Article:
Earthquake endorsements can help you cover costs associated with earthquake damage. This can include anything from removing debris to necessary living costs while your home is being repaired. Some exclusions apply – possibly land or vehicle damage – so be sure to ask your insurance agent what your policy covers.4
Recommended if: You live in an area prone to earthquakes, such as California.
Identity Theft Endorsement
This endorsement can help cover costs brought on by identity theft. Coverage options vary depending on your policy, but can typically help pay for ID replacement, fraud services or associated legal fees.
Recommended if: You don’t want the hassle of monitoring your own credit reports for fraudulent activity.
Canine Liability Exclusion Endorsement
Homeowners insurance and pets go hand in hand. However, many standard homeowners insurance policies come with canine liability exclusions. These limit the insurer’s responsibility with costs brought on by your dog. Standard policies typically cover liability associated with dog bites or damage to someone else’s property caused by your dog. If you want additional coverage, like veterinarian services, ask your agent what coverage options are available to you.
Recommended if: You have a dog and don’t have additional pet insurance.
Additional Insured Endorsement
Additional insured endorsements add coverage to another person under the primary policyholder. This extends liability coverage so the additional insured can sue if a claim is brought against them. In real estate, landlords may require a tenant to add coverage to their renters insurance so the landlord is covered under the renter’s policy.
Recommended if: You want to extend liability coverage to other individuals not originally included in your standard policy.
Home Business Endorsement
If you run a small business out of your home, costs associated with your business are most likely not covered by standard homeowners insurance. This means damaged or stolen work supplies or equipment would not be covered. If you have an at-home business, consider adding a home business endorsement to your policy to stay protected.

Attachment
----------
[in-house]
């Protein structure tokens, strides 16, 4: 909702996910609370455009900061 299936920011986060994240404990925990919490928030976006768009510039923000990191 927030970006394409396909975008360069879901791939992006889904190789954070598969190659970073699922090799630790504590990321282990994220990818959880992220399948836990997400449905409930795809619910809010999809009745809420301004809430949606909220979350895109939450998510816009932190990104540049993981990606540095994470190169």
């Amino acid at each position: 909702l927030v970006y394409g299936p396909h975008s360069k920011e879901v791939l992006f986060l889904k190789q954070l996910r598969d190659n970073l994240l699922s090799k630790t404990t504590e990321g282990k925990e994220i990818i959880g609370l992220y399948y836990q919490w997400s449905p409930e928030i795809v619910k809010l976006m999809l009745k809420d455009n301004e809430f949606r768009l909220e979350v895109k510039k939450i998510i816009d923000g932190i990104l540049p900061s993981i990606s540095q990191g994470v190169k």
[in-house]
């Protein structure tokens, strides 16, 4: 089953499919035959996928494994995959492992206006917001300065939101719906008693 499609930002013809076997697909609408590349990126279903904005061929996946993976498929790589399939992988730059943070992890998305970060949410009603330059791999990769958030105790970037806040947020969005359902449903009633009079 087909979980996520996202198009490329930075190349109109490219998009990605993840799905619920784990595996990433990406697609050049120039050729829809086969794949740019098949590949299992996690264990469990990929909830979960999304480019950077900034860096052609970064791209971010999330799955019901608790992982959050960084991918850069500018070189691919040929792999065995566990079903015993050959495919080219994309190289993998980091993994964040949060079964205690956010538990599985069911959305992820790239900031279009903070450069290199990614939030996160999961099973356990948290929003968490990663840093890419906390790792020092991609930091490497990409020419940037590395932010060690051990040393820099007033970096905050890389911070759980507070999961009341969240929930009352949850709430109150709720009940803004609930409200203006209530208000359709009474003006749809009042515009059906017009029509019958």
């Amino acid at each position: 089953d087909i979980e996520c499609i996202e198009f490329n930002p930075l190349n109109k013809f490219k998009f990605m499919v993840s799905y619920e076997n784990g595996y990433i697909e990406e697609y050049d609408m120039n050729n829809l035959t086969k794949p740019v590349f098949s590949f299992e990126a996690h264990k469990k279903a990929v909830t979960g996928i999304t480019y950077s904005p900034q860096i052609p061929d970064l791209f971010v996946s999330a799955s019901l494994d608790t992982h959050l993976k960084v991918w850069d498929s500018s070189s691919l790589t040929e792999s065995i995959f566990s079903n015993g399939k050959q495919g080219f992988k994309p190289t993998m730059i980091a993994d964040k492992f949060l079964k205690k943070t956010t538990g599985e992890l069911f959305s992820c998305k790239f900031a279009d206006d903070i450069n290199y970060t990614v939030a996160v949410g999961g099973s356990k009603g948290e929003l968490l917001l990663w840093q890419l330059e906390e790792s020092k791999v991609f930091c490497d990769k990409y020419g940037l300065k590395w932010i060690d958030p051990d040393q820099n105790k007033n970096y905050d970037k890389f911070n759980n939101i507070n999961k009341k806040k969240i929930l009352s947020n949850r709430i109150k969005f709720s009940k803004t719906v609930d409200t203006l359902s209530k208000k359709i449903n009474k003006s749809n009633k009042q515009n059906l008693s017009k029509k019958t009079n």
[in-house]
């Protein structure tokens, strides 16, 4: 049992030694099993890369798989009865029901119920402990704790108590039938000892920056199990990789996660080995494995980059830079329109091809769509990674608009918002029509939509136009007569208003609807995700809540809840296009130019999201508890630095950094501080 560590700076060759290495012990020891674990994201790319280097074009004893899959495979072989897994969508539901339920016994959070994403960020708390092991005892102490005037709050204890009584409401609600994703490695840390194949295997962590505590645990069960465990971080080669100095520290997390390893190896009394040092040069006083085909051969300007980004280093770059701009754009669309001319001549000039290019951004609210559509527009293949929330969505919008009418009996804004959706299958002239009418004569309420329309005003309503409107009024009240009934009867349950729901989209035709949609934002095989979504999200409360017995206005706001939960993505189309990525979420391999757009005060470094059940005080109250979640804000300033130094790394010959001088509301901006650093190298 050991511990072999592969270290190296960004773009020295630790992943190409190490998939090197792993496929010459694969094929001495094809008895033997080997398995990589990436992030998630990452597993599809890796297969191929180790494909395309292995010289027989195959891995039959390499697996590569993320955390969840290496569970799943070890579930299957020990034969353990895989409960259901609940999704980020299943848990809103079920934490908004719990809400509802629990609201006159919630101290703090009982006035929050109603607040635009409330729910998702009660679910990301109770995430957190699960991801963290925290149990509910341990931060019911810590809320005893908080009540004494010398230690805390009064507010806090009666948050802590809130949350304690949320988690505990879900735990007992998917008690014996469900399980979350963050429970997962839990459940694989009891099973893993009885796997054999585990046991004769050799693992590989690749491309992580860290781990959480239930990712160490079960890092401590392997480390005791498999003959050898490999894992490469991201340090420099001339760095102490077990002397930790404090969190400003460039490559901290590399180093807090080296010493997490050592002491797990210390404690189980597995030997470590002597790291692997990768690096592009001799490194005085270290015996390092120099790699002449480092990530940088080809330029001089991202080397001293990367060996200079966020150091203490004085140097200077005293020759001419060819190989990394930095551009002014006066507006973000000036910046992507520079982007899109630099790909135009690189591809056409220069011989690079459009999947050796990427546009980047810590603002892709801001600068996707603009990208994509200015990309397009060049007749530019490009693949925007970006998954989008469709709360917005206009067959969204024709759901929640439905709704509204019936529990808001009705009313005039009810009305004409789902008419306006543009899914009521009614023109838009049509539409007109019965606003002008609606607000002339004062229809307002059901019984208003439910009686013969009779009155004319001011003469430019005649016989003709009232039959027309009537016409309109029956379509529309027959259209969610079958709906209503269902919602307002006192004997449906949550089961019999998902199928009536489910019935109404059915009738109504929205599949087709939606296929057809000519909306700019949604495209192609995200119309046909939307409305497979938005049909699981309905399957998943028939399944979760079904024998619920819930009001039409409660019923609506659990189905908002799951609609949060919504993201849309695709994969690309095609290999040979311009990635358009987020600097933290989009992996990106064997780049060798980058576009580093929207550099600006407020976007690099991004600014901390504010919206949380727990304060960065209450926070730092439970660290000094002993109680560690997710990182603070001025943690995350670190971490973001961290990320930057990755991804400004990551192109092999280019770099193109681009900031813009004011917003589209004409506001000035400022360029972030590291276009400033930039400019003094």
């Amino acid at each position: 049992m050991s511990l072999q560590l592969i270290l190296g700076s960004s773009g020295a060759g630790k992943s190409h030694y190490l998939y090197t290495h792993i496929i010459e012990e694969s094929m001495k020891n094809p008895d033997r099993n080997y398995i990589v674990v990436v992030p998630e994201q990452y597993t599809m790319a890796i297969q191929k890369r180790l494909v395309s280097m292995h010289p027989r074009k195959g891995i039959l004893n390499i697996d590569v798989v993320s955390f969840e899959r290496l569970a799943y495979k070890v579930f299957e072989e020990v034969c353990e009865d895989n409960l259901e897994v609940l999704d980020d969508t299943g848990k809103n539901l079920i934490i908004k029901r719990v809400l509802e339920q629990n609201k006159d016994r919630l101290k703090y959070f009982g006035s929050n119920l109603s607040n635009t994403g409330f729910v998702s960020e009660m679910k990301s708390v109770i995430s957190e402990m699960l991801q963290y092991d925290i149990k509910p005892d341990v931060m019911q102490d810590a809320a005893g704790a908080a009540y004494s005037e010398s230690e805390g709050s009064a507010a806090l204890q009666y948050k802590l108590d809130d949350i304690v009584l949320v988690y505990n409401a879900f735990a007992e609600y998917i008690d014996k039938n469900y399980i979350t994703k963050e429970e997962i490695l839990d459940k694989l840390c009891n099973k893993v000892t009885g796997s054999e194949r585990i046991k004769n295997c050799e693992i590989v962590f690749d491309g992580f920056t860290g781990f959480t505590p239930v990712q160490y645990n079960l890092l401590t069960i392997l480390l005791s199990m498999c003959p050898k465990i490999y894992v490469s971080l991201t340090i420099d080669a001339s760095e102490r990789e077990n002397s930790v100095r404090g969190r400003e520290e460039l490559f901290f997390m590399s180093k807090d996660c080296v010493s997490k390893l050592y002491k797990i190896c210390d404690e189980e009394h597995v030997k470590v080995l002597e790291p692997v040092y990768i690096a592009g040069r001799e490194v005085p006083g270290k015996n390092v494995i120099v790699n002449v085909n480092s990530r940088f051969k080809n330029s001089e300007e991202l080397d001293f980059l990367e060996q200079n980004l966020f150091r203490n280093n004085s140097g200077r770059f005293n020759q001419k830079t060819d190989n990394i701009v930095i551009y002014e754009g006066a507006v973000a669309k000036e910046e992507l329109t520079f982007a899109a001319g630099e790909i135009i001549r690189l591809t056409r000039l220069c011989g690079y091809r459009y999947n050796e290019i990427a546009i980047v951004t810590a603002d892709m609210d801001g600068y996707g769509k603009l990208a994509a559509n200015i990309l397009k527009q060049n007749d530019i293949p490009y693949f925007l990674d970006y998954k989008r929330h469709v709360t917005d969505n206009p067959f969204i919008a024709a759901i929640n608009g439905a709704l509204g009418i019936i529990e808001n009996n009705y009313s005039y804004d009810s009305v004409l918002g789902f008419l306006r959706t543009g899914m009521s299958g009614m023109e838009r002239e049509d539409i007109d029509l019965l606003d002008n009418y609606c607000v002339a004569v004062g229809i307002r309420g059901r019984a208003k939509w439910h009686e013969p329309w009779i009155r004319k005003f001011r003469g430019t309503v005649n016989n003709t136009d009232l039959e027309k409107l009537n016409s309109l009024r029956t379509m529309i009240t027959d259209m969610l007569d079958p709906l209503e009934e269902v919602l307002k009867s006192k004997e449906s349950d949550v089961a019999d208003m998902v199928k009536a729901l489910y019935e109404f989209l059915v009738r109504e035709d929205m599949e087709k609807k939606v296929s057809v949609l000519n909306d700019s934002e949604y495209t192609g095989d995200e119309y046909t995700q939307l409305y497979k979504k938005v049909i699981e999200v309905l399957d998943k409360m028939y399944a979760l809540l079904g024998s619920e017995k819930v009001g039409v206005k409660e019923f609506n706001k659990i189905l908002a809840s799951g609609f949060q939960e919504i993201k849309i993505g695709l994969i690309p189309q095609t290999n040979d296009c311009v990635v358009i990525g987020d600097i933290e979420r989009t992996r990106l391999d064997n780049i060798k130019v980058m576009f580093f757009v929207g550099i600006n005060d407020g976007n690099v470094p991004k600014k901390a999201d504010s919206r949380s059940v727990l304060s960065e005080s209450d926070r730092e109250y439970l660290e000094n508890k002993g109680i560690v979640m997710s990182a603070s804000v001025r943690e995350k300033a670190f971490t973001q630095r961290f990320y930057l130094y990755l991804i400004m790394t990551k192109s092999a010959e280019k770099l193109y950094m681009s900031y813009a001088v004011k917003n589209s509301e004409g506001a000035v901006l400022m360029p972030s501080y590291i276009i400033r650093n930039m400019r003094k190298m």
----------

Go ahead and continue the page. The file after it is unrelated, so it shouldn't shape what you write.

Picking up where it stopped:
Recommended if: You run a small business out of your home.
How Do You Request An Insurance Endorsement?
The easiest way to request an insurance endorsement is to contact your insurance agent. If you already have a policy, try locating the phone number or email address for your agent. If you can’t find your specific agent’s contact information, you can always contact a general phone line or email address to redirect you to the correct agent.
You can also request endorsements during the enrollment process if you don’t already have a policy. Ask your agent what added coverages are available depending on what fits your needs.
If you already know exactly what endorsements you need and what documents are needed for each, you can request endorsements be added to your policy through a letter with the necessary documents attached.
Your home is one of your most valuable assets, and insurance endorsements can help make sure it’s properly protected. From research to closing, Rocket Mortgage® is here to help you navigate the home buying process. If you need other resources on buying or refinancing your home, be sure to check out our complete home buyer’s guide. Confused about other home buying terms? Don’t forget to check out these 27 mortgage terms you should know!